Australian researchers have found why chronic obstructive pulmonary disease (COPD) continues long after patients have quit smoking, the primary cause of the disease.
They said cigarette smoke exposure fundamentally alters airway tissue from people with chronic obstructive pulmonary disease (COPD) at the cellular level, laying the groundwork for airway thickening and even precipitating precancerous changes in cell proliferation that may be self-perpetuating long after cigarette smoke exposure ends.
“We have demonstrated for the first time that the extracellular matrix (ECM) produced by fibroblasts following stimulation with cigarette smoke extract is functionally different than non-exposed ECM, and that the cigarette smoke itself may prime the airways in such a way to create an environment whereby airway remodelling is encouraged,” wrote lead researcher David Krimmer of the University of Sydney in Australia.
The researchers examined the response of human lung tissue from donors with and without COPD to cigarette smoke extract (CSE).
They found that CSE exposure induced a significant increase in fibronectin deposition from the tissue of donors with COPD over the tissue of individuals without COPD.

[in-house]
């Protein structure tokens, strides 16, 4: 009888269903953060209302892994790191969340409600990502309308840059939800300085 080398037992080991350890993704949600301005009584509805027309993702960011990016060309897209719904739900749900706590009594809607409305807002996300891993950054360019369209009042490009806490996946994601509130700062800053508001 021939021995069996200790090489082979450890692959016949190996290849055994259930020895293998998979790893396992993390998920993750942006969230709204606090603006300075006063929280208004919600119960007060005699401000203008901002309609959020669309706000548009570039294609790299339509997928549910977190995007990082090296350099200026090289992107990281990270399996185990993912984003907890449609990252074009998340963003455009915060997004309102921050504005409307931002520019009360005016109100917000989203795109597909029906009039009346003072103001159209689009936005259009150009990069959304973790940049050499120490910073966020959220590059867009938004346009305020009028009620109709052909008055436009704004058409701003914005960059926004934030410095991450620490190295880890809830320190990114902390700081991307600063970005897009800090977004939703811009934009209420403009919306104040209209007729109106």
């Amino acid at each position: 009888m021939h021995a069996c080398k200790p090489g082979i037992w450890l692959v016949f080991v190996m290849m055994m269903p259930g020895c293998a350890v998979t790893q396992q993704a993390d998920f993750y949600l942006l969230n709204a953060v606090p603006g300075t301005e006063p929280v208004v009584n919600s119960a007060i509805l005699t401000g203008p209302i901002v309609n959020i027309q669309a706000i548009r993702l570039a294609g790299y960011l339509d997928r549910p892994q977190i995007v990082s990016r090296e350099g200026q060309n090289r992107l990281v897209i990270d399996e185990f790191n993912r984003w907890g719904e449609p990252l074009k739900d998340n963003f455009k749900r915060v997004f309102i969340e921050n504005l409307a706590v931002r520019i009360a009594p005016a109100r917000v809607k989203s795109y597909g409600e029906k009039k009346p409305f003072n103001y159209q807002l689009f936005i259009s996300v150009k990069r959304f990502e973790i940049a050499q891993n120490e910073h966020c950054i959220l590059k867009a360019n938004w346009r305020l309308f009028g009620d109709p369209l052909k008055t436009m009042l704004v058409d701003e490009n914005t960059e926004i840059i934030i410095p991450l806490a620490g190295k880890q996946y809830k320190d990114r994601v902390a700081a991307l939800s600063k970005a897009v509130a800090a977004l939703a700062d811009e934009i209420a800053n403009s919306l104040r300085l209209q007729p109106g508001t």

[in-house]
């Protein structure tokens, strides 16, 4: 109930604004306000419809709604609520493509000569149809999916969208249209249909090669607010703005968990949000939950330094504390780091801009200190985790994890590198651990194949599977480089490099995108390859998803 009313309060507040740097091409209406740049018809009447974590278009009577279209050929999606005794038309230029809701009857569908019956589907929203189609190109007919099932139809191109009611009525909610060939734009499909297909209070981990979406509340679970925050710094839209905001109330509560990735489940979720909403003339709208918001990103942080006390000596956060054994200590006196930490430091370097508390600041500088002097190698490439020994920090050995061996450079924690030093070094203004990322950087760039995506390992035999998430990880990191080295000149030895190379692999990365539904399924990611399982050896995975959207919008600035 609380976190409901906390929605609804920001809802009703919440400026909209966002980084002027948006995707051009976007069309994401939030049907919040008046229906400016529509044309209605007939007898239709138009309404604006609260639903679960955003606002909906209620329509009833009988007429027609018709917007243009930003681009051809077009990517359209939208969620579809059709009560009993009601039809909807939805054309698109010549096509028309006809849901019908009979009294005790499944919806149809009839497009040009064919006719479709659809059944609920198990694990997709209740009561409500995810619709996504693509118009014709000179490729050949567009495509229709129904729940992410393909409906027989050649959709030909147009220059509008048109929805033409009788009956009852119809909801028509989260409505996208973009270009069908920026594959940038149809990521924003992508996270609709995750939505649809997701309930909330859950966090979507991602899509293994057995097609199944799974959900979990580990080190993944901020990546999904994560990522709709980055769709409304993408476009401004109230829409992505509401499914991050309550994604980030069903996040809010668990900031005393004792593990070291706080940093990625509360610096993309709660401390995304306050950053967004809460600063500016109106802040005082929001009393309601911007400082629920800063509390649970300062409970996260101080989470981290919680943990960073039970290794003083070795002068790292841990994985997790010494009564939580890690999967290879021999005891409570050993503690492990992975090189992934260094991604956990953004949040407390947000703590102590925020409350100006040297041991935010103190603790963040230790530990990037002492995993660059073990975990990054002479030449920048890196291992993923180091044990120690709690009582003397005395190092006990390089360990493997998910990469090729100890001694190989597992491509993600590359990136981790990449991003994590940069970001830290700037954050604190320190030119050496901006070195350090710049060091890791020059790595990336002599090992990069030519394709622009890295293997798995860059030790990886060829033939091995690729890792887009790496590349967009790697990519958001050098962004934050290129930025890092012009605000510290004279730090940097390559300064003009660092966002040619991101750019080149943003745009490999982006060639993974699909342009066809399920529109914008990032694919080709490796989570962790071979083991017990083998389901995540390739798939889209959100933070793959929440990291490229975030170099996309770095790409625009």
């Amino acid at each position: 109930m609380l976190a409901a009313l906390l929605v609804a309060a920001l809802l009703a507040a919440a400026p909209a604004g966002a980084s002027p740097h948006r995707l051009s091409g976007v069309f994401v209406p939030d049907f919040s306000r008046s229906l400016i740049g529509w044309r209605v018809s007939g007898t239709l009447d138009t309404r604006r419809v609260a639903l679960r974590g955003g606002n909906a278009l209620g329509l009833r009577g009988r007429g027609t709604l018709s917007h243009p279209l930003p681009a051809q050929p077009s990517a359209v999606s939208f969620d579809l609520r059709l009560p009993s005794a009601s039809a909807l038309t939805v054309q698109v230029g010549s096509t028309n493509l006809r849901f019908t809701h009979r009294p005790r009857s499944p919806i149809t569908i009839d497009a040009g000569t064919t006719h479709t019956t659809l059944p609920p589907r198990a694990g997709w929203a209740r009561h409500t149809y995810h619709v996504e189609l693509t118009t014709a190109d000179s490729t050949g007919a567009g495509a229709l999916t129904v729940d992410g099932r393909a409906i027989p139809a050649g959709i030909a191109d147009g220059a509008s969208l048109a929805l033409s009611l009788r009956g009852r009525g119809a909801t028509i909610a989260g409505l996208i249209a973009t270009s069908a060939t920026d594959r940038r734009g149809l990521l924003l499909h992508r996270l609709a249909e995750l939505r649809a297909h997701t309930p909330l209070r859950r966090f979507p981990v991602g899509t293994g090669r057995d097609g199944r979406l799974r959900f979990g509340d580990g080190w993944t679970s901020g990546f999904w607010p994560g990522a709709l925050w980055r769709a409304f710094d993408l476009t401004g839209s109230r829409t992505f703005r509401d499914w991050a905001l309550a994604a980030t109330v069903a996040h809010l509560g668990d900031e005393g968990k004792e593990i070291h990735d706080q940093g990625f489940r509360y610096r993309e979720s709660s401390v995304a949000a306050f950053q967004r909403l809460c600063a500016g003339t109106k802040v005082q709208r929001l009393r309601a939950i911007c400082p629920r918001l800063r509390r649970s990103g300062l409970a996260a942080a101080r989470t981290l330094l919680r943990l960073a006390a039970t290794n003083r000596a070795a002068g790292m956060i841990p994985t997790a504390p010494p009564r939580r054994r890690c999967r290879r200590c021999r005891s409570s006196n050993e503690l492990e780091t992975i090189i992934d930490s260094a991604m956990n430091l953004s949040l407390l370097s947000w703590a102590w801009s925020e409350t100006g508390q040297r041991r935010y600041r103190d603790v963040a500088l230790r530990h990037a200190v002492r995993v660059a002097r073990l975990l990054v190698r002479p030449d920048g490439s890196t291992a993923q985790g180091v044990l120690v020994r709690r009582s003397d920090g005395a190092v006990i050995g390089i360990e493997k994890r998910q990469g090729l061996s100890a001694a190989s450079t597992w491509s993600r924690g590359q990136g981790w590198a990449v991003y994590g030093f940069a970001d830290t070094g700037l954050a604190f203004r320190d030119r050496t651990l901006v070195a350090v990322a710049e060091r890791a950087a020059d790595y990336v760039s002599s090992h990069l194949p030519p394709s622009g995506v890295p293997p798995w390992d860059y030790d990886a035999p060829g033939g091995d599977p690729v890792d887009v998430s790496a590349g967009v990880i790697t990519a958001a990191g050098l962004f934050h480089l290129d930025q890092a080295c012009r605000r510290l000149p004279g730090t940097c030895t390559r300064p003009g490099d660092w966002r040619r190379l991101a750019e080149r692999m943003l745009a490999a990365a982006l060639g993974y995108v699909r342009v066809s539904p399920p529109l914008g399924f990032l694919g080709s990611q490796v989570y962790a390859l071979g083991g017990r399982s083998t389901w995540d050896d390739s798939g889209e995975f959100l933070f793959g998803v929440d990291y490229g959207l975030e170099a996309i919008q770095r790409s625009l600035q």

Similarly, they found that CSE upregulated the expression of perlecan—an ECM protein that is associated with tumour growth and angiogenesis—in COPD lung tissue.
Perhaps the most striking finding of the study was that the CSE-induced ECM caused fibroblasts to proliferate.
“Our findings suggest that cigarette smoking alters the composition of the lung in such a way that fibrosis becomes self-perpetuating,” explained Krimmer.
“Together these findings paint a picture of how ECM may itself perpetuate the disease process of COPD long after patients have quit smoking,” he added.
The study appeared online in the American Thoracic Society’s American Journal of Respiratory Cell and Molecular Biology.